F is for Friendships at School
There are a few teacher Fs I’d like to write about, but I’ve got to choose one: Friendships at School. This is one of the things I find very interesting amongst my students.
I have watched so many friendships evolve in my almost 10 years of teaching; both amongst staff and students. Student friendships are beautiful to observe when they work, and really sad when they don’t.
In my roles as Form Tutor and Subject Teacher over the years, I have especially seen the building and breaking up of more friendships than I can remember. Indeed, I have been part of many discussions with parents, teachers, and students on this issue. It is one that makes many parents and students anxious, especially during the transition from primary to secondary school. It is also unfortunately a worry that plagues many students throughout their school years and beyond.
It is so lovely when friendships are beneficial to all who are part of it. They really can be the making of some young people, inspiring positive thoughts, feelings, and actions.
It’s lovely to see students working together …
… supporting each other to set and achieve helpful goals …
… encouraging each other to aspire to be more …
… challenging each other to give and do their best …
… inspiring each to behave and achieve …
These kind of friendships are so lovely, really nurturing, and very attractive; they promote kindness and generosity in so many ways.
Parents want them for their children because it makes them better people and it’s one less school related palava to worry about. Teachers want them for their students because it makes for better lessons and nicer classrooms. Schools definitely want them to thrive because they make for better pupils and calmer playgrounds.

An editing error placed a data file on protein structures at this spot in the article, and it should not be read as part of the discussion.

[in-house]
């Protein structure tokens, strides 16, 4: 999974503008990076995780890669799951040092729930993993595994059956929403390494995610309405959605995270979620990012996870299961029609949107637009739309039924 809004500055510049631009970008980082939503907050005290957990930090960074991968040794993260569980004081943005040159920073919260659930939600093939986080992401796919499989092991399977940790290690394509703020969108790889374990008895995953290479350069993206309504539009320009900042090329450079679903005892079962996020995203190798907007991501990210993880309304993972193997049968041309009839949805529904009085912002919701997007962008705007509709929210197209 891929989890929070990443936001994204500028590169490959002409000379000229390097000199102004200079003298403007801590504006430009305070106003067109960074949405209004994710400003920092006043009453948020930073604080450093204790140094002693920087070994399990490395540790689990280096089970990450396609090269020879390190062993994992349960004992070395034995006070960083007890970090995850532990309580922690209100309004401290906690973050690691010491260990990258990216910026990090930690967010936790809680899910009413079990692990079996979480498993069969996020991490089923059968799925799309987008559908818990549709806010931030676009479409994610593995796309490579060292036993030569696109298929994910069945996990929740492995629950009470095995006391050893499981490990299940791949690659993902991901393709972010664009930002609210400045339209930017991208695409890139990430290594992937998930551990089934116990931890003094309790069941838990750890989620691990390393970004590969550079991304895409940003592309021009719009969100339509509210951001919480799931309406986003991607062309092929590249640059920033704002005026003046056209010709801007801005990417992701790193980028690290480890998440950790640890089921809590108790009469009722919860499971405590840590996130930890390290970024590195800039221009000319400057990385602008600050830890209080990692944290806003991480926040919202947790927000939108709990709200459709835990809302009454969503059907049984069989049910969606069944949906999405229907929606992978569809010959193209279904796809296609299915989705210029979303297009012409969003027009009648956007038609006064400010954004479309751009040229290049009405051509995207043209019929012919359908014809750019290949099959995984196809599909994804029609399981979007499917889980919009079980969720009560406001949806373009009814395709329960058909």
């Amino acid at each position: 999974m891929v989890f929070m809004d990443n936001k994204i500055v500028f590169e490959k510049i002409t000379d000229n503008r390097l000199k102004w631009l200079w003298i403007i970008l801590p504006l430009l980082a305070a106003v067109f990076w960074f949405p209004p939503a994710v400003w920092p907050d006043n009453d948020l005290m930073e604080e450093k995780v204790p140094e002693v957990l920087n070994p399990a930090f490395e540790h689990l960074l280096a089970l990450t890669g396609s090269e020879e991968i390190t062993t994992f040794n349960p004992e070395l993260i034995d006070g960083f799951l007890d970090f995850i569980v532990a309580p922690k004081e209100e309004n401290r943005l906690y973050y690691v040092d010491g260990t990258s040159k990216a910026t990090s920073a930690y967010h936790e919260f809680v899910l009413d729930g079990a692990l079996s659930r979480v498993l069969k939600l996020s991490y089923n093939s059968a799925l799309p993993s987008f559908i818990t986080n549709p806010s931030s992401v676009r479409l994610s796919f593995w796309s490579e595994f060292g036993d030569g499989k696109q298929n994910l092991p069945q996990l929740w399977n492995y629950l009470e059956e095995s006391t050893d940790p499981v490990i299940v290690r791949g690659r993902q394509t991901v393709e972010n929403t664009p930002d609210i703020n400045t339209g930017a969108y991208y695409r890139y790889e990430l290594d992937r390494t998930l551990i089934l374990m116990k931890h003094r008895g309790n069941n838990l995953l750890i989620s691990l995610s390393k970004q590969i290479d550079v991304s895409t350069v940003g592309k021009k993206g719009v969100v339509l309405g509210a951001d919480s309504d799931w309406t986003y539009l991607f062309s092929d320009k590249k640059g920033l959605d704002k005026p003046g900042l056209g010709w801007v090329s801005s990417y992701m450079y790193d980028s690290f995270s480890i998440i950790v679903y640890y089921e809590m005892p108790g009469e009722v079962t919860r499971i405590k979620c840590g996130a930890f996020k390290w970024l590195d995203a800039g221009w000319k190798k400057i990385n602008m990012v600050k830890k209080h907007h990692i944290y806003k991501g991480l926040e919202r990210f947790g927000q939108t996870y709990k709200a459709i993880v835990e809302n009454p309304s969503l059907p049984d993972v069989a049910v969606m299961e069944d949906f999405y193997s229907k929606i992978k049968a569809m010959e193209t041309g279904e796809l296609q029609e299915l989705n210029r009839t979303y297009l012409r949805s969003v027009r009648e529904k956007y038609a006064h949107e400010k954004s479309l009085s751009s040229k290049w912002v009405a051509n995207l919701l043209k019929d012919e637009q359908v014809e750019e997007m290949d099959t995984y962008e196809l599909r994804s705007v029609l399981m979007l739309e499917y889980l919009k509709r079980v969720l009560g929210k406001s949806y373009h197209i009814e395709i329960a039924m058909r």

Then there are those friendships that are parasitic and destructive. They turn
… lovely students nasty …
… polite students rude …
… conscientious students nonchalant and lazy …
They cultivate insecurity, aimlessness, and time-wasting. Parents cry for help about them to teachers on parents evening and over the phone. Teachers hope their students don’t end up in them; and schools definitely try to prevent them. All who care for those involved in these kind of friendships discourage them.
Friendships that build up are wonderful, but those that tear down and destroy are so sad. I regularly tell my students some things I wish I knew I knew in secondary school:
I realised after I left secondary school that my school friends and acquaintances, and even enemies, are such tiny parts of my life. None of these people, however lovely even, were a guaranteed part of my future. They definitely were not worth getting into trouble for, or negatively impacting my future for.
I went to 3 secondary schools altogether and the one I spent the most time at was one with over 2 thousand girls. I was in the same Form Group with about 60 of them for 5 years and in boarding school with hundreds.
Guess what? I can just about count how many names I remember on my 10 fingers; I think I remember a few more faces. The same goes for the teachers who taught me at this school. Even more, I haven’t particularly kept in touch with anyone, including my closest friends since we said our goodbyes decades ago. These doesn’t take away from the friendship we had, indeed I remember those closest to me fondly. Life happened to all us as it does, and it took us on differing paths.
The negative consequences – then and later – of any poor choices as a result of bad friendships just isn’t worth it.
Many students of course see, when they get to A level or college, that they can do without friendships they thought was their life whilst they were in secondary school.
My best wishes to parents as they navigate the friendship road with their children. I really hope that my students will take care to cultivate advantageous friendships for themselves … that those who are caught up in bad friendships will have the courage to break out of them.
There goes one of my teacher Fs – Friendship in School for now.
Do / Did you have any struggles with friendships in school?
#AtoZChallenge: Considering Teaching from A to Z in April 2015
E is for Exam Musings